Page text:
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Could Buying a Car be Harder Than Ever Due to Lack of Car Parts?

With Covid still affecting the production of car parts around the world, finding a car to buy could be tougher than ever. The latest victim of Covid has been Toyota cars, with production numbers slashed in the final quarter of 2021.

Effects of Covid on Car Manufacturing

The Coronavirus crisis has affected individuals, communities, and companies the world over. In Asian countries such as Malaysia and Vietnam, Covid-19 has resulted in dire consequences for the car parts industry.

Many of the major Japanese car manufacturers source their cars parts from these regions. That’s why the widespread virus is affecting car production so drastically.

As part of this, there is currently a worldwide semiconductor shortage. Automakers are also starting to experience shortages of glass, plastics, and wiring harnesses as well. This poses challenges for many car companies who must still get vehicles out to customers or face drastically lower profits.

We may also see the price of cars increase as manufacturers struggle to find car parts and try to keep their profits high while producing fewer vehicles.

Car Manufacturing in Asia

Southeast Asia has been massively affected due to lockdowns in many of the areas housing automotive manufacturing facilities. Producing vehicles in these countries is near impossible right now due to the level of restrictions imposed.

Automakers in Japan have long been outsourcing much of the work to Southeast Asia to access cheap labour. Thailand, in particular, is a place where a lot of car parts for Honda, Nissan, and Toyota cars are produced.

Amongst the companies affected by shortages are Mitsubishi, Honda, and Toyota cars. Anyone who wants to buy a vehicle from one of these companies should do it as soon as possible. It’s likely that they could run out of stock, so make sure you don’t miss out.

Thailand car manufacturers are taking extra measures to get their employees to work. They are aiming to prevent the virus from spreading using bubble systems. This includes staff to work on special buses to avoid interaction with the public. Whether these measures will be effective enough to combat this new Delta variant remains to be seen.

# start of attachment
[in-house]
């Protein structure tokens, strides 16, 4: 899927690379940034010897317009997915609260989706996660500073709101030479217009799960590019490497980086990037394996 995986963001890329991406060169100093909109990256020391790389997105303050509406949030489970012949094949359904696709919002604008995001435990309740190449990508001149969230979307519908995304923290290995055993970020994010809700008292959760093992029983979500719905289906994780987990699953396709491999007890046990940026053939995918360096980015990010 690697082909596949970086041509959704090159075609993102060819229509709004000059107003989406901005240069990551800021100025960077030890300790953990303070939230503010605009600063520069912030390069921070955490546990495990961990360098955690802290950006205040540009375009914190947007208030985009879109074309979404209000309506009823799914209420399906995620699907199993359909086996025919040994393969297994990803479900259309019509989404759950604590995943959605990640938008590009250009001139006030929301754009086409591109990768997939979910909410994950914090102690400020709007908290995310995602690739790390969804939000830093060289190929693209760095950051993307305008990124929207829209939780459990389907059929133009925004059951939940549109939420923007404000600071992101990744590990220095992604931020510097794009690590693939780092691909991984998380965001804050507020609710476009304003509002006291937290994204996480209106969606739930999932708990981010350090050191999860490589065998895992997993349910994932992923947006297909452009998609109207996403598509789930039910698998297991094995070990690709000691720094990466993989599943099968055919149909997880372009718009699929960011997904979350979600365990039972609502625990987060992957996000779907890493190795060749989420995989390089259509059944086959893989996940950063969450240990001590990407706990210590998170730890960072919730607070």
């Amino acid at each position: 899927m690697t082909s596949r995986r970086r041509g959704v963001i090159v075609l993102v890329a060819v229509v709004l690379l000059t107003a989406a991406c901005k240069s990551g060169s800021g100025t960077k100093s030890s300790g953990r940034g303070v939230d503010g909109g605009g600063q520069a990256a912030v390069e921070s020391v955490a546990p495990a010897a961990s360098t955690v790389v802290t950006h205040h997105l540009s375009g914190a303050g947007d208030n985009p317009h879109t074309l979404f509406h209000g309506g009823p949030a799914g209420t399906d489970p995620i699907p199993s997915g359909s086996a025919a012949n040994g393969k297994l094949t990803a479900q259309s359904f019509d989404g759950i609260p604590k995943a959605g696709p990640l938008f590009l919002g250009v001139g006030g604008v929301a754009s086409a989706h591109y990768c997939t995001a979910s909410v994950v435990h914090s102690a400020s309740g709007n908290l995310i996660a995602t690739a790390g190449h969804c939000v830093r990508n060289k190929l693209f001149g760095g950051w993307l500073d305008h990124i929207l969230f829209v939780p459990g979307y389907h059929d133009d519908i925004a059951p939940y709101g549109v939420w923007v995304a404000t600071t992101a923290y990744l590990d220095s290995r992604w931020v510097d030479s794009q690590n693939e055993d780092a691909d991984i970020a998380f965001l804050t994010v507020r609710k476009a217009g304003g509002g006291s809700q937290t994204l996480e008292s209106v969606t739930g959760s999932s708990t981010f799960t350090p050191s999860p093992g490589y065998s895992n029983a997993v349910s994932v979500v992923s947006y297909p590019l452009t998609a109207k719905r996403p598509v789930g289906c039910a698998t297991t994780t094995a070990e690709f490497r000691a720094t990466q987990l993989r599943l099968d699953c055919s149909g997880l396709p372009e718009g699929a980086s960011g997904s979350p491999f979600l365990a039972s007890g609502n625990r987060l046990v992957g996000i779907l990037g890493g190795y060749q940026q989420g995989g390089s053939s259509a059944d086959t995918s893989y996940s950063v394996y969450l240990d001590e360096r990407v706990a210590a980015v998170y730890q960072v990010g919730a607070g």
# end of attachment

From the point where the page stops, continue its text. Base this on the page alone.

Harsh Realities of Covid for Toyota

Toyota has just announced that it expects to produce around 3% fewer Toyota cars this year due to Covid-19. The spread of the virus throughout Southeast Asia has affected its processes an incredible amount. As a result, it won’t be able to deliver its usual volume of vehicles.

While they expect to produce 300,000 fewer vehicles this year, Toyota still expects to meet its forecasted operating profit by cutting costs. It is unclear whether this may mean that staff lose their jobs. After all, if fewer cars are produced, it’s likely that they will need fewer workers.

Compared with other manufacturers, the production of Toyota cars has remained steady thus far. This is largely due to the company’s excellent supply chain that they have relied on for decades.

It is thought that the upcoming cuts are not due solely to lack of parts, but more so due to the spread of Covid and resulting restrictions.

Global Impacts

Southeast Asian and Japanese carmakers are not the only victims of lost revenue due to Covid-19, however. Maruti Suzuki India is a significant automaker in India, and they were expecting their volume to reduce by around 40% for the month of August.

Meanwhile, Renault SA is expecting that they will have had their Spanish plants closed for as much as two months across the 2021 year, hugely impacting their production figures.

What Lowered Car Production Means for Kiwis

New Zealand relies heavily on importing cars into the country. Our assembly plants closed a long time ago, once it became cheaper for manufacturers to import cars already assembled.

In terms of new vehicles purchased in NZ; Holden, Ford, and Toyota cars are some of the most popular. Hyundai, Suzuki, and Kia are also common brands to see cruising the streets.

The majority of used vehicles imported into NZ come from Japanese car makers. This means that going forward, we may see fewer of these coming into the country. With fewer cars being produced, people may hold onto their vehicles for longer, essentially drying up the supply of used vehicles to bring into NZ.

If you’re thinking about buying a used car, the time to act is now! Head to Shopless to see all of the latest car listings and start thinking about what type of vehicle you’d like to buy. Whether you want an electric car, petrol vehicle, or a van large enough for the whole family, you’ll find a range of options available.

It’s best to get in quickly before lowered production affects the number of used car imports into the country in coming years.

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